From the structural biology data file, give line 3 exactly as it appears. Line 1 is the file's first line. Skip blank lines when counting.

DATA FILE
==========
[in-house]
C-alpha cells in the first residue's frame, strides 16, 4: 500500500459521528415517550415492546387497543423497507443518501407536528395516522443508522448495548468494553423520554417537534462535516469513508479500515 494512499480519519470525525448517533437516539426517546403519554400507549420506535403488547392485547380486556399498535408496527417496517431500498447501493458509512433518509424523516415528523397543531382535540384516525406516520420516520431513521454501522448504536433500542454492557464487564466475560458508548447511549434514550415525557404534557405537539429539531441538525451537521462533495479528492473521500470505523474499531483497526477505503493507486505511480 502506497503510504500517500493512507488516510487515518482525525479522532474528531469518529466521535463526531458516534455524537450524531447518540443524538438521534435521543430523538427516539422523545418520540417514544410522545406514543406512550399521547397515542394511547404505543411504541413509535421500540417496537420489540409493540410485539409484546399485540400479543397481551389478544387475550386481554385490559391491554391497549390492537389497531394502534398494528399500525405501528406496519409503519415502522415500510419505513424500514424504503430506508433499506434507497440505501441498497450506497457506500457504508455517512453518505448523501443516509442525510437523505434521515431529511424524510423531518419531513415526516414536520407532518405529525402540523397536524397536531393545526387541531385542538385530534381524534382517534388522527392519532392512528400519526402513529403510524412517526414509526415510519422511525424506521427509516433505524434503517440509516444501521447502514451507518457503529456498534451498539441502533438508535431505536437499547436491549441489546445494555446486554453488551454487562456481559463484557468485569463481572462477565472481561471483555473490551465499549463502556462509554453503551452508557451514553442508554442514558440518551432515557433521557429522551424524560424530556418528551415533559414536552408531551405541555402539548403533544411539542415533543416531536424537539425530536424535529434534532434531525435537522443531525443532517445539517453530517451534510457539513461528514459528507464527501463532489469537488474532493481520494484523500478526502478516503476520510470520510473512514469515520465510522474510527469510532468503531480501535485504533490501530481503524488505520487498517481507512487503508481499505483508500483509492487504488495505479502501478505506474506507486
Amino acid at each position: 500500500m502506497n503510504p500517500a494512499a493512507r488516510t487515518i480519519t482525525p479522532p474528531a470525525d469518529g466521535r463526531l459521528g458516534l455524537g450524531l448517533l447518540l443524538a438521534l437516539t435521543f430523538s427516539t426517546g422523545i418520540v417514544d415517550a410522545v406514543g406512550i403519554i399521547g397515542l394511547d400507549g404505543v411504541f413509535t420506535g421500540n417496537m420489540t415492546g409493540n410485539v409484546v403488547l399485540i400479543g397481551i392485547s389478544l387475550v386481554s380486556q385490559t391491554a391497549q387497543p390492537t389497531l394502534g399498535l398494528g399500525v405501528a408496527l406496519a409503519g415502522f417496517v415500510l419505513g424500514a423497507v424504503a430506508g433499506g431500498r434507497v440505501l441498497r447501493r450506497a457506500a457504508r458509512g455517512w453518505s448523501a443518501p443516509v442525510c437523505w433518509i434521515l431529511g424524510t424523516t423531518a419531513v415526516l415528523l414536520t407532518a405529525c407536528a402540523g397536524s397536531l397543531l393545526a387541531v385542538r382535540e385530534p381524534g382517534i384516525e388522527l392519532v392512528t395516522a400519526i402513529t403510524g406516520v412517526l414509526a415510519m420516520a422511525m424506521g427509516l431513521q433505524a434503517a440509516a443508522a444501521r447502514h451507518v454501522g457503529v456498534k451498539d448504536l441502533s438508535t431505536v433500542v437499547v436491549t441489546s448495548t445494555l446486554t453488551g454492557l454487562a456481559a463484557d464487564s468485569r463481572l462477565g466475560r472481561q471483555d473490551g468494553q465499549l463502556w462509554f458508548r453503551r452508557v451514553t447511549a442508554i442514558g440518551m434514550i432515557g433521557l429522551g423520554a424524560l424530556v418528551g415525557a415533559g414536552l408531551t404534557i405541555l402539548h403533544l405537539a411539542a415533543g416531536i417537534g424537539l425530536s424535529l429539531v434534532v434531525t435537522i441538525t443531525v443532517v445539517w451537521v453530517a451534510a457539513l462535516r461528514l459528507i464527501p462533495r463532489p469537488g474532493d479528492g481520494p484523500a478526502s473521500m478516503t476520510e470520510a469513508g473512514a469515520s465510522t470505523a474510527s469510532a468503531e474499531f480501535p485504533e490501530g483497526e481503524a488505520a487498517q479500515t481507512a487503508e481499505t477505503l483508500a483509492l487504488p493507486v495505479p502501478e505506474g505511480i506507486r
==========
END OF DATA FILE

Amino acid at each position: 500500500m502506497n503510504p500517500a494512499a493512507r488516510t487515518i480519519t482525525p479522532p474528531a470525525d469518529g466521535r463526531l459521528g458516534l455524537g450524531l448517533l447518540l443524538a438521534l437516539t435521543f430523538s427516539t426517546g422523545i418520540v417514544d415517550a410522545v406514543g406512550i403519554i399521547g397515542l394511547d400507549g404505543v411504541f413509535t420506535g421500540n417496537m420489540t415492546g409493540n410485539v409484546v403488547l399485540i400479543g397481551i392485547s389478544l387475550v386481554s380486556q385490559t391491554a391497549q387497543p390492537t389497531l394502534g399498535l398494528g399500525v405501528a408496527l406496519a409503519g415502522f417496517v415500510l419505513g424500514a423497507v424504503a430506508g433499506g431500498r434507497v440505501l441498497r447501493r450506497a457506500a457504508r458509512g455517512w453518505s448523501a443518501p443516509v442525510c437523505w433518509i434521515l431529511g424524510t424523516t423531518a419531513v415526516l415528523l414536520t407532518a405529525c407536528a402540523g397536524s397536531l397543531l393545526a387541531v385542538r382535540e385530534p381524534g382517534i384516525e388522527l392519532v392512528t395516522a400519526i402513529t403510524g406516520v412517526l414509526a415510519m420516520a422511525m424506521g427509516l431513521q433505524a434503517a440509516a443508522a444501521r447502514h451507518v454501522g457503529v456498534k451498539d448504536l441502533s438508535t431505536v433500542v437499547v436491549t441489546s448495548t445494555l446486554t453488551g454492557l454487562a456481559a463484557d464487564s468485569r463481572l462477565g466475560r472481561q471483555d473490551g468494553q465499549l463502556w462509554f458508548r453503551r452508557v451514553t447511549a442508554i442514558g440518551m434514550i432515557g433521557l429522551g423520554a424524560l424530556v418528551g415525557a415533559g414536552l408531551t404534557i405541555l402539548h403533544l405537539a411539542a415533543g416531536i417537534g424537539l425530536s424535529l429539531v434534532v434531525t435537522i441538525t443531525v443532517v445539517w451537521v453530517a451534510a457539513l462535516r461528514l459528507i464527501p462533495r463532489p469537488g474532493d479528492g481520494p484523500a478526502s473521500m478516503t476520510e470520510a469513508g473512514a469515520s465510522t470505523a474510527s469510532a468503531e474499531f480501535p485504533e490501530g483497526e481503524a488505520a487498517q479500515t481507512a487503508e481499505t477505503l483508500a483509492l487504488p493507486v495505479p502501478e505506474g505511480i506507486r